Stop Making Sense

I’m about half a block away from the shop where I need to recharge my bus pass. Every step I get closer I’m going over in my head the Spanish vocab, conjugations and sentence structure.

With five meters to go my brain panics. Is it ‘puedo recarcar’ or ‘puedes recargar?’ Wait, do I need to conjugate the other word? Who’s the subject in this sentence? In that confusion I find myself outside the shop but, in the state I’m in, something fundamentally basic slips out of my head.

Shit, what’s Spanish for 10?

I walk on by, past the shop, and do another lap around the block, rehearsing a simple phrase and hoping that the guy behind the counter doesn’t ask a follow up question, to which the answer will be ‘yes’ (I don’t want to break character) and what I’ll get is not what I want.



Bogota’s Cyclovia: where streets are closed to traffic and bicycles reign


I arrived in Colombia with quite a limited vocabulary. It only took a day in Bogota to realise that both of those words that were lurking in the back of my head from various family holidays wouldn’t get my far now that I wasn’t on Spain’s Costa del Sol. It’s not just for practical reasons, either. After almost a year back in the English speaking world, I realised just how important communication is to the travel experience. Luckily, this city caters for foreigners in my situation and on my third day I signed up to 4 weeks of Spanish class and found a place on Air BNB to call home.

Over the next four weeks, in between the hours spent staring conjugation tables, I’ve had more flashbacks to life in China than ever before. It seems that no matter what country you wind up in, no matter what differences in culture, there are some universal trends to the challenges that face you when you decide to call someplace home for a while, and that these challenges are always found within the mundane.


A room with a view


Starting life in a country that speaks a completely unfamiliar language is like being reborn, in the sense that the world around you is unbelievable confusing, you cant understand anything written on signs, and there’s no way to express yourself what you want; you’re reborn into a toddler except as an adult you have to internalise the tantrums and frustration of not getting your point across. When you’re in this situation, any task, especially the most average, unprofound daily task, like recharging a bus pass, becomes some Herculean feat, the challenge of the day. I have spent days putting off something just because I cannot be bothered or the anxiety of screwing it up and having to walk away. Overcoming the fear of mistakes is one of the biggest challenges of learning a language; as a bit of an introvert, I’d rather be given a grammar table to conjugate any day.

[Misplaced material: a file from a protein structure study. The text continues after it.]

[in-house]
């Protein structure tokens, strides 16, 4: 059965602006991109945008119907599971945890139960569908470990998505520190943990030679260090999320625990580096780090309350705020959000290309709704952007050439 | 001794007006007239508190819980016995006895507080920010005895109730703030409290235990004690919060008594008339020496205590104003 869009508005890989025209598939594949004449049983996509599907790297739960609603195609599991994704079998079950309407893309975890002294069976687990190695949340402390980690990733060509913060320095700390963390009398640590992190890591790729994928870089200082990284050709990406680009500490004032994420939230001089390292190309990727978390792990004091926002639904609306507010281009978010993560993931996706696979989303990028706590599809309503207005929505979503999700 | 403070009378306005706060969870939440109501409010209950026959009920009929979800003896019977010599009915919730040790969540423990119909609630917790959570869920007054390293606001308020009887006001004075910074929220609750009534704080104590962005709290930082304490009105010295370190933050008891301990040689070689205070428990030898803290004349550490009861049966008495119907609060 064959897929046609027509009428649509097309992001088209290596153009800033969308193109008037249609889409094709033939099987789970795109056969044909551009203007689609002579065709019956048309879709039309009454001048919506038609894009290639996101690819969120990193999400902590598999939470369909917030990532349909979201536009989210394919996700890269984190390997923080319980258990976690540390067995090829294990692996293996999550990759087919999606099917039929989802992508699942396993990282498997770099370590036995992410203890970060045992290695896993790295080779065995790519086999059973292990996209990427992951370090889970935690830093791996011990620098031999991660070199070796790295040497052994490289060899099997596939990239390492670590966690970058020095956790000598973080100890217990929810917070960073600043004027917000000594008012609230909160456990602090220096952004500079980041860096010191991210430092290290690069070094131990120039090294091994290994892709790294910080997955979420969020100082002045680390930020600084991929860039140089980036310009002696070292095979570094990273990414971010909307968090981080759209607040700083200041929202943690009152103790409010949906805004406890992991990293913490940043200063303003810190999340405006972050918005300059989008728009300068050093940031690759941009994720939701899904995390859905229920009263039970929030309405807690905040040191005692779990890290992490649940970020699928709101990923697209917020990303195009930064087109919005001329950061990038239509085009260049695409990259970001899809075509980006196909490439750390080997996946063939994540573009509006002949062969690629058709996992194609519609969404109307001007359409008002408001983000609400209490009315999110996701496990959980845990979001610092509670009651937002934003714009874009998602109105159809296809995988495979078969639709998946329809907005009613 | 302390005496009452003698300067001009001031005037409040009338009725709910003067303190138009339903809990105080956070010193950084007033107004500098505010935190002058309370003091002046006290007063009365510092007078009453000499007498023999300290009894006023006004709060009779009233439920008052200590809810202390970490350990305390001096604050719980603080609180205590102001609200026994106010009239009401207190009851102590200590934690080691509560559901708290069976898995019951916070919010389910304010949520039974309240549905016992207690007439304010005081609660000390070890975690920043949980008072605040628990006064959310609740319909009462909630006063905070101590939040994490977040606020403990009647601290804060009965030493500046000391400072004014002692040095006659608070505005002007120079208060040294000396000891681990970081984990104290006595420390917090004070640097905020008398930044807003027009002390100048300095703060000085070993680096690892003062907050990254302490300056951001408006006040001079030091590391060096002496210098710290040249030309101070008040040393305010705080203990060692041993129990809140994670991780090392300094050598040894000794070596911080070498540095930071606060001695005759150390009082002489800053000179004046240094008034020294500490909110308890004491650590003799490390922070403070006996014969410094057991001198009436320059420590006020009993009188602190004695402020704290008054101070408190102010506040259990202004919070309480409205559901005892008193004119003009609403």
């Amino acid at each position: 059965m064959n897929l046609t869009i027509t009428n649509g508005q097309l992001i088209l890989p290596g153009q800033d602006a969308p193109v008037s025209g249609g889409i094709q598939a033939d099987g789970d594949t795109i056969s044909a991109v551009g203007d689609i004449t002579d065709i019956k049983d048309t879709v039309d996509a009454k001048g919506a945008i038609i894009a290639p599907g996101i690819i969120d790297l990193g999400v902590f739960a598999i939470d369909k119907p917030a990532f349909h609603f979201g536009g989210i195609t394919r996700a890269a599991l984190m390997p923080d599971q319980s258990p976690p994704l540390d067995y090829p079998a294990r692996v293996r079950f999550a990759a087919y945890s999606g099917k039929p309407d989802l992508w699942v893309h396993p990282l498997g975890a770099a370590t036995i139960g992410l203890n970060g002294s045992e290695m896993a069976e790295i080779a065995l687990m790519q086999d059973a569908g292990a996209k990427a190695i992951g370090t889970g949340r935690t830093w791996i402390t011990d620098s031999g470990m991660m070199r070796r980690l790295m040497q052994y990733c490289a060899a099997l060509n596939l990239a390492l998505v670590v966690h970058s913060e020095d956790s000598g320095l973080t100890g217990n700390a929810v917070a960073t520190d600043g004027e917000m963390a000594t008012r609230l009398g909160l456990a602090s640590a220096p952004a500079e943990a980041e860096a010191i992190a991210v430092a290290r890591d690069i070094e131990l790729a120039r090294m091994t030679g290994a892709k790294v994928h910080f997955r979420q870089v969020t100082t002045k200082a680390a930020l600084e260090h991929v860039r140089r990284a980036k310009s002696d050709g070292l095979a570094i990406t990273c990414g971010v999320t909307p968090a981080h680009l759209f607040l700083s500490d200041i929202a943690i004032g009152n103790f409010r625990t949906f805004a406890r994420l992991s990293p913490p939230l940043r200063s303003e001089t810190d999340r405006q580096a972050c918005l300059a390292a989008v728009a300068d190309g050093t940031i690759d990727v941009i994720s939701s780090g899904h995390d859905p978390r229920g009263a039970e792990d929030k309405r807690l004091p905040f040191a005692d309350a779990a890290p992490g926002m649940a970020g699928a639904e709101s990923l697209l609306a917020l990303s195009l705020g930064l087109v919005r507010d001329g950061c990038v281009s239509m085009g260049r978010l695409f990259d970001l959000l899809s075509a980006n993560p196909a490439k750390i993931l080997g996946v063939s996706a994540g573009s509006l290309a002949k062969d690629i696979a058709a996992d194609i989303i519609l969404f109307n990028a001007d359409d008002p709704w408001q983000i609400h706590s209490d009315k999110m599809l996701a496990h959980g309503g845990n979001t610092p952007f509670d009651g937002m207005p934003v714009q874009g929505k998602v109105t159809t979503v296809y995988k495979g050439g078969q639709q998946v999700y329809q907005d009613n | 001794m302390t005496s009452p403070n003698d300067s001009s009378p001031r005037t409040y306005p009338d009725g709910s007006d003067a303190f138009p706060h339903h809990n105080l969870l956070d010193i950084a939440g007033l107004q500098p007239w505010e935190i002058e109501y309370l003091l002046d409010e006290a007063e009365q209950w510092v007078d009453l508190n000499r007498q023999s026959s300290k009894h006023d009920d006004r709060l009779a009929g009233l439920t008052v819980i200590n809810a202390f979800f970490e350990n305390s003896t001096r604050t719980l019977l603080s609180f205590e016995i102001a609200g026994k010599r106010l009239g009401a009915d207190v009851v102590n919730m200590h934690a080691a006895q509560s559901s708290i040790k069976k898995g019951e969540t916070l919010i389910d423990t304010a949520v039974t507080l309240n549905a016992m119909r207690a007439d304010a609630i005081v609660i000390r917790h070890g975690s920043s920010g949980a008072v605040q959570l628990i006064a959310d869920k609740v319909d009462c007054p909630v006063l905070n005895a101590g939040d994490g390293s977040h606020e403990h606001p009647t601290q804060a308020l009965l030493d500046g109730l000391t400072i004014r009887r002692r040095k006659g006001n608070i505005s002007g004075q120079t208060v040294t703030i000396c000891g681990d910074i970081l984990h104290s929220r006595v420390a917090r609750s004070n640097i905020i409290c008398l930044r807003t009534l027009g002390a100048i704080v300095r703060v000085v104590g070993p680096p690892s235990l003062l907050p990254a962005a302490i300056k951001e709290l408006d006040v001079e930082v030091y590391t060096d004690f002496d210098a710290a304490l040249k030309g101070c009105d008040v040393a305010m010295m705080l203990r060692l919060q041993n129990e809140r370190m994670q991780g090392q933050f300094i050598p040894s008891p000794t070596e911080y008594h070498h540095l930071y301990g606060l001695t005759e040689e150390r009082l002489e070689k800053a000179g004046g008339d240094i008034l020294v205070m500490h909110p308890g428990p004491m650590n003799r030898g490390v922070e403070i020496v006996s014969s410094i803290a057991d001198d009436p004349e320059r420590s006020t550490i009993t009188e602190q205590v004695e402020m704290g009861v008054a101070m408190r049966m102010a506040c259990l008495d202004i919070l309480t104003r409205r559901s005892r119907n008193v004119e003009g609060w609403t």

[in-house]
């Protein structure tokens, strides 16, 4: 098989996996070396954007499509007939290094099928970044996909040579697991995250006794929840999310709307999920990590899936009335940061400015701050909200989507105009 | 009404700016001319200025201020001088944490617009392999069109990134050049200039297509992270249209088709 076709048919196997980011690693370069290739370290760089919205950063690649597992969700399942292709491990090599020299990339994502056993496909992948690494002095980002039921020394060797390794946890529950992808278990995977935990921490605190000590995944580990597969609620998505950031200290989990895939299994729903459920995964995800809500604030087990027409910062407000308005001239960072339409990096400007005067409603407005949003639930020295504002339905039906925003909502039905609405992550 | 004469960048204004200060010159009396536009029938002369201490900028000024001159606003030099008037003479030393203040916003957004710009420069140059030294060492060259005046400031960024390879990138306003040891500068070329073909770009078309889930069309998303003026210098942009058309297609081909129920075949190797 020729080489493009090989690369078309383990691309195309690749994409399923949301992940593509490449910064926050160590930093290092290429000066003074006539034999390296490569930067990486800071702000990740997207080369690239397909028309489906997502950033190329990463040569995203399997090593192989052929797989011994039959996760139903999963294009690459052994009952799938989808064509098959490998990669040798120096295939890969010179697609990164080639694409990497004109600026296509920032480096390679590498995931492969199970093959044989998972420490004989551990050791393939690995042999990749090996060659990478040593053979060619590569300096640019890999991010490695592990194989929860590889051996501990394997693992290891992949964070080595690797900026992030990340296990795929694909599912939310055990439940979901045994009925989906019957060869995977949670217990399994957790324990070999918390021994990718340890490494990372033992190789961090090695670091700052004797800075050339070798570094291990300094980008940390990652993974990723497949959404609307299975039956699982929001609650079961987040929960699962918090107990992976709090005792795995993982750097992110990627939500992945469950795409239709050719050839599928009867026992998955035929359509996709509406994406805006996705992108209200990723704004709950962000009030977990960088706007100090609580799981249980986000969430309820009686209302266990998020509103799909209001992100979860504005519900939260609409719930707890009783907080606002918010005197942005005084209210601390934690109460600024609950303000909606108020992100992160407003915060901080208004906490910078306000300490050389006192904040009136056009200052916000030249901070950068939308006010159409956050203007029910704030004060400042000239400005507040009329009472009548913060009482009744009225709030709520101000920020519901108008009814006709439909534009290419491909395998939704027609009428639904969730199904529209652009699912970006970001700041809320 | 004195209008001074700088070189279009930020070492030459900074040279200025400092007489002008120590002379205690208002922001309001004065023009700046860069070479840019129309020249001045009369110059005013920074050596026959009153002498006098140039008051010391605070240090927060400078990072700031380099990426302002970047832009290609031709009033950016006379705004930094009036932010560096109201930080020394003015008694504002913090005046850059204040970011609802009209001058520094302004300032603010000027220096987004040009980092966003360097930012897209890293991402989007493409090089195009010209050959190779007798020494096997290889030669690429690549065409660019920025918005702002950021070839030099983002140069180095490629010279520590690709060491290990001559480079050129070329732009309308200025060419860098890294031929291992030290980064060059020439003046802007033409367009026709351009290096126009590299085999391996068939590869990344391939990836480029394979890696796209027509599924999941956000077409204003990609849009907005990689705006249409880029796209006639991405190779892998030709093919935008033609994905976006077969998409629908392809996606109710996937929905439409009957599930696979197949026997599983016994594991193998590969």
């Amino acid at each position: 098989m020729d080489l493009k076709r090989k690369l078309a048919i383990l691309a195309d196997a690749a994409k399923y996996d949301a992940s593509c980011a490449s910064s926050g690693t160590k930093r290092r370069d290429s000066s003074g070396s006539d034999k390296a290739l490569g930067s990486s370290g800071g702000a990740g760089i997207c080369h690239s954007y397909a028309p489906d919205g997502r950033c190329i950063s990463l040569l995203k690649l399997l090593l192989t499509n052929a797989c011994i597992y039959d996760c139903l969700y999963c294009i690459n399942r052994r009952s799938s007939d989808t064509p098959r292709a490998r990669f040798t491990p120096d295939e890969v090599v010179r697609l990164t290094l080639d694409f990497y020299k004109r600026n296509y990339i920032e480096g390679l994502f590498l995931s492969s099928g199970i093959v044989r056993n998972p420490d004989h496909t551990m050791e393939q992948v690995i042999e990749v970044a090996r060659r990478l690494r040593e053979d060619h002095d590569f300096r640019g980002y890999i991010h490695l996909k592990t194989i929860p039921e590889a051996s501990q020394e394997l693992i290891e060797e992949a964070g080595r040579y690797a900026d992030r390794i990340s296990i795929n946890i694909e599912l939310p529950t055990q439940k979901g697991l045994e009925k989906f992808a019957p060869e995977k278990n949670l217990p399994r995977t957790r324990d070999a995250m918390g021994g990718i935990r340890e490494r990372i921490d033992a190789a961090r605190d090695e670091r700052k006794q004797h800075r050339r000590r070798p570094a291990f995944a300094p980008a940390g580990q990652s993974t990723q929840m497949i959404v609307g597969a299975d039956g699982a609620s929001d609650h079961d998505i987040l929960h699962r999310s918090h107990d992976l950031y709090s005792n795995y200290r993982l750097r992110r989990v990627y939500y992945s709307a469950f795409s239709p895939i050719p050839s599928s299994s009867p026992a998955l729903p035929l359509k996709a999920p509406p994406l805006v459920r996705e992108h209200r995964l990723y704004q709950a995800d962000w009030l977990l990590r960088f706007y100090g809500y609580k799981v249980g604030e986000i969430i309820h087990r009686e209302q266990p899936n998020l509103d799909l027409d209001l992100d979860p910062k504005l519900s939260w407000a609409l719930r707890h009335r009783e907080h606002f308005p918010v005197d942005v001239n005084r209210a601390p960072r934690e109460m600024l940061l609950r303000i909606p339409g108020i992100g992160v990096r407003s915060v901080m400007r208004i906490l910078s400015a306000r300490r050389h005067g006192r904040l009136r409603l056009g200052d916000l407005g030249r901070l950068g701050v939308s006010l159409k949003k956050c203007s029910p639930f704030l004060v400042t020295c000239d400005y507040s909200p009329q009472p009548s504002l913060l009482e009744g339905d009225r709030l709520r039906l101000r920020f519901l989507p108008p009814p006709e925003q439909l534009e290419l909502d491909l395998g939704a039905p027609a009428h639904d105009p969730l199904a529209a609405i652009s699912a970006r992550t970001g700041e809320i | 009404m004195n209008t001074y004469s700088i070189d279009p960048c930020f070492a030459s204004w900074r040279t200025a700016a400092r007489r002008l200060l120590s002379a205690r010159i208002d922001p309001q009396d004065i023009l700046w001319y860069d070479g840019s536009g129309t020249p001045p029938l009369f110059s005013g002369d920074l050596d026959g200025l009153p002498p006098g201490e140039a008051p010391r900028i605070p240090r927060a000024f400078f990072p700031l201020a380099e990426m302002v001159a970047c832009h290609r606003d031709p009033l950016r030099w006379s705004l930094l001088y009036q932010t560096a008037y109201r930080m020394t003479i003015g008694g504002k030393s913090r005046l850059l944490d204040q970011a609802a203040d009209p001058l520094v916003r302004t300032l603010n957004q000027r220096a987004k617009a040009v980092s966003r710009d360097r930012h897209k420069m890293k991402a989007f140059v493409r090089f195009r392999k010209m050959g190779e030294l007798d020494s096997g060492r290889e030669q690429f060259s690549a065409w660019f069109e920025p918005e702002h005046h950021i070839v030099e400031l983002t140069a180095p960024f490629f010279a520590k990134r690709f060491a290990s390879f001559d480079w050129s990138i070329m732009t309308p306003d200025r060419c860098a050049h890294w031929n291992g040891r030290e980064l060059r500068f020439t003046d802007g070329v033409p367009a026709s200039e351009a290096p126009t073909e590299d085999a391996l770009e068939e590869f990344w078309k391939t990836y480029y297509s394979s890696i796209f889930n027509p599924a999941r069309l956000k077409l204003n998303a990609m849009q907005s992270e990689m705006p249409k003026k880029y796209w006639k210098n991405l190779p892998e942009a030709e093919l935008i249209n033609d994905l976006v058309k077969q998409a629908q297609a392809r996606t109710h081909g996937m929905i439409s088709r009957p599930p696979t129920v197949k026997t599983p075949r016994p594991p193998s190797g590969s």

Over the last couple of weeks, the world around me has slowly started to be deciphered. Letters on the signs slowly become unscrambled and I pick up on the occasional phrase from people’s conversations on the street. Things slowly start making sense. Eavesdropping has become a great way to learn a language and learning a language has become a great excuse to eavesdrop. Confidence in a language slowly increases and I start thinking less before I open my mouth, and suddenly words are passing out that I never knew that I really knew. Mistakes happen, and I am starting to shrug them off instead of wanting to fall through the floorboards.

After a week without any credit on my phone and putting off what I think will be the inevitably awkward interaction I assumed topping up my account would be, I did it yesterday in the space of about 2 minutes without needing a block’s worth of rehearsals beforehand. Sure, I didn’t get exactly what I wanted, but when you turn up to a country speaking another language and you successfully complete the most boring daily interaction in the local lingo, even if you don’t entirely get what you were after, you feel like an absolute genius.


School’s out


My lessons are coming to an end this week and I’ll be leaving having learnt a lot more about a language than just the set phrases you can repeat, like some drawstring doll, without really understanding how to put together a sentence. Alongside some semblance of competency in the local language, the road that heads south from Bogota seems like it goes on forever. Ushuaia seems a lifetime away and between here and there lies a hell of a lot of potential for some two-wheeled adventures.



4 thoughts on “Stop Making Sense

  1. Great post Nick. As someone who doesn’t even really understand what conjugation is (I was treated to CSE English at school) I admire your efforts!!

    Liked by 1 person

  2. ¡Felicidades. ¡ su trabajo duro será recompensado grandemente mientras que usted pedalea apagado a través del continente! OK… I admit, I pasted that from Google Translate! But I admire your determination to make the most of your next few months pedalling down to Ushaia, seeing the continent as a partaker, rather than just as a spectator. Hope the coffee is as good as Bogota’s wherever you travel!


  3. Living my dream…good photos and post,great to read about where you are,Uncle Steve and Auntie Shirley xxx


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